Trouble Ahead for Independent Pet Stores?



Even as the pet industry continues to grow by leaps and bounds, there are signs that pet specialty retailers—and independent pet stores, in particular—may have a tough go in the months and years to come. That is bad news for everyone in the industry.

While the American Pet Products Association predicts that pet-related spending will rise above the $75 billion mark in 2019, not everyone is feeling the impact of that increase. As evidence, consider that a recent survey conducted by Pet Business revealed that the percentage of pet specialty retailers experiencing sales increases in 2019 actually declined versus previous year.

Meanwhile, internet outlets like Chewy and Amazon are posting staggering growth in their pet product sales, and major players in the FDM channel continue to make significant inroads in the category with the help of formerly pet-specialty-exclusive brands, such as Blue Buffalo.

Of course, pet stores are doing everything they can to stem and even reverse these trends, but they need help. Adding services and offering home delivery and a buy online and pick up in store option will only go so far in making independents more capable of competing in today’s fast-changing retail environment. Manufacturers must also step up by increasing the rate of innovation in this industry and giving pet stores an opportunity to incubate the trends that will ensure future growth not only for retailers, but for the pet care market as a whole. Let’s remember, for example, that without neighborhood pet shops, there would be no grain-free diet trend, no raw food category—in fact, no super-premium pet food category at all.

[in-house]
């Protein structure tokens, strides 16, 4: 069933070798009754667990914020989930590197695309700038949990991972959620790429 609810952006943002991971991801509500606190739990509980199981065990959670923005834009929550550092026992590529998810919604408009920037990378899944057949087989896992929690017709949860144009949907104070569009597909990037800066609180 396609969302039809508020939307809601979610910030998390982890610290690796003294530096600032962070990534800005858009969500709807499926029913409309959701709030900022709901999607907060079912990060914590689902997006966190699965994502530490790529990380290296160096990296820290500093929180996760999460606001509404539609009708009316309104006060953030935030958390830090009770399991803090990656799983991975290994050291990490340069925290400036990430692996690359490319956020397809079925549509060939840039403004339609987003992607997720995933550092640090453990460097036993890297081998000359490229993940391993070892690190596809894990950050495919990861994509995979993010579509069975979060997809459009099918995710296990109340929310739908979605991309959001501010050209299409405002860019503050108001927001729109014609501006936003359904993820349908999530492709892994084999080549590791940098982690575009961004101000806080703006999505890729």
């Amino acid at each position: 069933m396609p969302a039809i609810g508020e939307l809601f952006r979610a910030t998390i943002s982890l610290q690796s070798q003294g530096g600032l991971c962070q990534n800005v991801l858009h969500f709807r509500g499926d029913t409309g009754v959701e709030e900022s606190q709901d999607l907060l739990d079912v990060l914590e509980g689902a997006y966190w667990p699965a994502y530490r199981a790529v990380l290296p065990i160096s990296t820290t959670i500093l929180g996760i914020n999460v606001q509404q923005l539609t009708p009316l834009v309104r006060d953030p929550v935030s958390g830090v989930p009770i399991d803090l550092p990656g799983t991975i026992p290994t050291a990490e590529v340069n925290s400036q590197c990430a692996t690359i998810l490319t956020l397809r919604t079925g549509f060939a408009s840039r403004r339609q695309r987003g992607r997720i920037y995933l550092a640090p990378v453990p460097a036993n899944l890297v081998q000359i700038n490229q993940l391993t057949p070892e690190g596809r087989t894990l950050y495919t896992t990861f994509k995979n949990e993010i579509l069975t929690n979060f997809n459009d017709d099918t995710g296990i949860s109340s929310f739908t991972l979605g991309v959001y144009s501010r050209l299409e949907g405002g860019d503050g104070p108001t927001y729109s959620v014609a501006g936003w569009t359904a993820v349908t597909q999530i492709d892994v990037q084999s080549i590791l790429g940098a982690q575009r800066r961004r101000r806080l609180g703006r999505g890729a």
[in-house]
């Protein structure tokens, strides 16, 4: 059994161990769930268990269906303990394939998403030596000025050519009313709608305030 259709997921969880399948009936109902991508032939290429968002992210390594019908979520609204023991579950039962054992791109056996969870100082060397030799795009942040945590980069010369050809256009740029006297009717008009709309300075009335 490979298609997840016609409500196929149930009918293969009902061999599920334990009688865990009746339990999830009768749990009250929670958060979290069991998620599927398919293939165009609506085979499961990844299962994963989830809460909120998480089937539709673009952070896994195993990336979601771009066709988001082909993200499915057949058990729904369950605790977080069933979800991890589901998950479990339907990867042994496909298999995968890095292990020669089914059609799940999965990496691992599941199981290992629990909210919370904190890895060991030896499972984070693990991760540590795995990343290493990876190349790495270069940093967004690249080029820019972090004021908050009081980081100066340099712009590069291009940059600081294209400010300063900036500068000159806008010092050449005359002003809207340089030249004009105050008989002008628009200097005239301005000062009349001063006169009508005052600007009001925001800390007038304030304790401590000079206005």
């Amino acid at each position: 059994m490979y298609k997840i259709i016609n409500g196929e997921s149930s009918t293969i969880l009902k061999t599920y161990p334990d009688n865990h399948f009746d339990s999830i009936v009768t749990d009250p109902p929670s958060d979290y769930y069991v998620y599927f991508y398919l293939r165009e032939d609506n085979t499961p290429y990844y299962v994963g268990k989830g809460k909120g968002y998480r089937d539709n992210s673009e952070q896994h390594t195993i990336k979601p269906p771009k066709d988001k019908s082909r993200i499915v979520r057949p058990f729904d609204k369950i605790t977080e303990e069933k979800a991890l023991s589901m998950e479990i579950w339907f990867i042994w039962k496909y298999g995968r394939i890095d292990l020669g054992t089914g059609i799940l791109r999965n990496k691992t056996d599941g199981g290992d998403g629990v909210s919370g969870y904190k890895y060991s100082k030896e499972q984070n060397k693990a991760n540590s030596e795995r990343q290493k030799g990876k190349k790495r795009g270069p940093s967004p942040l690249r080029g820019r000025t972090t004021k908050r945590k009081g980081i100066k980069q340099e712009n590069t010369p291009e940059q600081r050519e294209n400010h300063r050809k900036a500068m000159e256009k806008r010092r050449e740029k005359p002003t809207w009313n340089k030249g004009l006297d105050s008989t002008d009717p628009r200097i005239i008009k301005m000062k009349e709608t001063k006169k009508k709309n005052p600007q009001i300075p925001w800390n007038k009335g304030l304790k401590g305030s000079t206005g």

That’s not to say that its wrong for pet brands to take an omnichannel approach; even the most sensitive independent retailers understand that this can be an essential element of growth for manufacturers, especially when it comes to more mature brands. Most pet store owners and operators accept that there is a natural cycle in which brands grow up on their shelves, only to eventually strike out into other retail channels. However, the viability of the independent segment of the trade depends on finding new emerging brands and products to replace those that have broadened their availability into the aisles (and onto the websites) of other outlets. Unfortunately, those emerging products and brands are becoming too few and far between.

At the end of the day, there can be no doubt that it has been—and will continue to be—independent pet stores that create the tide that ultimately raises all ships in the pet industry. But that won’t happen if they all end up underwater. PB


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